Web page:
Tag: British Medical Journal
When we set out to restore GSK’s misreported Study 329 of paroxetine for adolescent depression under the RIAT initiative, we had no idea of the magnitude of the task we were undertaking. After almost a year, we were relieved to finally complete a draft and submit it to the BMJ, who had earlier indicated an interest in publishing our restoration. But that was the beginning of another year of peer review that we believed went beyond enhancing our paper and became rather an interrogation of our honesty and integrity. Frankly, we were offended that our work was subject to such checks when papers submitted by pharmaceutical companies with fraud convictions are not.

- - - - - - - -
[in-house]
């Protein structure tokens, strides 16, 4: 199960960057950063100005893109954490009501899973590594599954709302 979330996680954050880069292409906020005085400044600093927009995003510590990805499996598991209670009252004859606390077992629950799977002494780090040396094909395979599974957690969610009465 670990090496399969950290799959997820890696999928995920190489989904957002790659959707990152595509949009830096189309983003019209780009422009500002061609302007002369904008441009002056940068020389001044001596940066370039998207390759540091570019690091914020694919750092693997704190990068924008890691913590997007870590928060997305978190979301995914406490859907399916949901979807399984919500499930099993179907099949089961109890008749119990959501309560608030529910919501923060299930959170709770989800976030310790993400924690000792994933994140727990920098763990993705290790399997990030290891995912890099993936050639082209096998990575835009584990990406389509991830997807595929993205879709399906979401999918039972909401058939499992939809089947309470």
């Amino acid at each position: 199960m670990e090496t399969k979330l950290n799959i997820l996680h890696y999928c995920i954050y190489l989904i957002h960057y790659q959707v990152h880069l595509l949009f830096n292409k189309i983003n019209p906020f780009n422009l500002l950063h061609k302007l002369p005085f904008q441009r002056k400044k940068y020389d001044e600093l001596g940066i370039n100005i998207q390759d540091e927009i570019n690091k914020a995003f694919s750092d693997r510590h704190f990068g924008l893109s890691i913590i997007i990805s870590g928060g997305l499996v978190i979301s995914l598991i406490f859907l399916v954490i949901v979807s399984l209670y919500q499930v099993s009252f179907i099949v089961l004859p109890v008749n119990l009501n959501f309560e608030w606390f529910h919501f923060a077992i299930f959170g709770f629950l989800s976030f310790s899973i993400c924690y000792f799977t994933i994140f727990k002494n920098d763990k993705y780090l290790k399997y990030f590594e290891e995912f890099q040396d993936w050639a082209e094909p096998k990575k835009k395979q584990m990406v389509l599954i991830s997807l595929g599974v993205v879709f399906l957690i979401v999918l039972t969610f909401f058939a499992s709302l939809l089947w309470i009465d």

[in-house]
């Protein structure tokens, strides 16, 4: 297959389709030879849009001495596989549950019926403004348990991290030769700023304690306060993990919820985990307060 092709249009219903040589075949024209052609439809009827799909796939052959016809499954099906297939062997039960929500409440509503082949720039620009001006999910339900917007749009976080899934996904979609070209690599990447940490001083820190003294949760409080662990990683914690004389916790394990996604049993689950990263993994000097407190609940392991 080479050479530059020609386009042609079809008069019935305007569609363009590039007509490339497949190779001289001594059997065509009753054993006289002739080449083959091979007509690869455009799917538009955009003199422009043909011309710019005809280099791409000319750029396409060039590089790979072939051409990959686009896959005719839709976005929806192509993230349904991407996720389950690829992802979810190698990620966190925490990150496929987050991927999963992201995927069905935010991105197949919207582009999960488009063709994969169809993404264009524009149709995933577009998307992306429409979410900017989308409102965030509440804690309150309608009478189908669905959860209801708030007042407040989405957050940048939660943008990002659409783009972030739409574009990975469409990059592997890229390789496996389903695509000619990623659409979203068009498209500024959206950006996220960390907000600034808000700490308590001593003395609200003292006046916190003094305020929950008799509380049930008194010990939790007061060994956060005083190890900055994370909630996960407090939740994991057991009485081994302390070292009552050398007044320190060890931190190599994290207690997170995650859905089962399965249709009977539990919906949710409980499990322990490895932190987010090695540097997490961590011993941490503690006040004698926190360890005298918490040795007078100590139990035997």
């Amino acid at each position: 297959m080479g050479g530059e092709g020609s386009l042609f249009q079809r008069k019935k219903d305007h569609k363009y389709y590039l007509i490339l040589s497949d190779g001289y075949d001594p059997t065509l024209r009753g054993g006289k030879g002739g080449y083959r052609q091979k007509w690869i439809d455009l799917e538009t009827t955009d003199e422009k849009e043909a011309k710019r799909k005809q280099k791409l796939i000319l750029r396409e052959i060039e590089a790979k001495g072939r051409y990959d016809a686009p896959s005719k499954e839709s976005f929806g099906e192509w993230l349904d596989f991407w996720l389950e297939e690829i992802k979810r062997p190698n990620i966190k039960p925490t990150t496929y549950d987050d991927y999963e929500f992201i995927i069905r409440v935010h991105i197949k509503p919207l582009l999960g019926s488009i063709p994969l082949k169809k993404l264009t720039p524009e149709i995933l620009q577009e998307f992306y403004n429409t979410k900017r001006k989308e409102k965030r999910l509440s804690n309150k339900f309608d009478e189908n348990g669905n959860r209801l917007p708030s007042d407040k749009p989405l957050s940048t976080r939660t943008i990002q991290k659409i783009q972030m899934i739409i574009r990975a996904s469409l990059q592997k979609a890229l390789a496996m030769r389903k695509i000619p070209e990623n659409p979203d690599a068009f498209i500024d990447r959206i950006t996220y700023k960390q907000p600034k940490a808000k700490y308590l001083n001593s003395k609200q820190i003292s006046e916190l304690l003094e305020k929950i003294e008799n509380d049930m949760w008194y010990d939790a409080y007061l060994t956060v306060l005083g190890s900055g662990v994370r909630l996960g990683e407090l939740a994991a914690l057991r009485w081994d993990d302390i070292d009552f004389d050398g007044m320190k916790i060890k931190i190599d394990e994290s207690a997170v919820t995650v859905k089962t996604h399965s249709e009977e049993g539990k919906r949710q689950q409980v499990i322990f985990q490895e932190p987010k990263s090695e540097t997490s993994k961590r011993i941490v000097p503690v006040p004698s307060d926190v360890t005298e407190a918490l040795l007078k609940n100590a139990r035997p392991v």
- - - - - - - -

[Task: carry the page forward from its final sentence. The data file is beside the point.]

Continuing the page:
The BMJ states that it takes on average eight weeks from submission of an article to publication. The review process for Restoring Study 329 took a year, with a three-month review process involving six reviewers to begin with, and then a further four reviews in a four-month process, leading to a provisional acceptance in March that was withdrawn.
A British Medical Journal study led by Harvard Medical School's Christine Lu suggested that black box warnings about increased suicidality in youth who take antidepressants actually led to increases in adolescent suicide attempts. However, the latest in a stream of critics of that conclusion are the authors of one of the key studies cited by Lu in support of her team's analysis.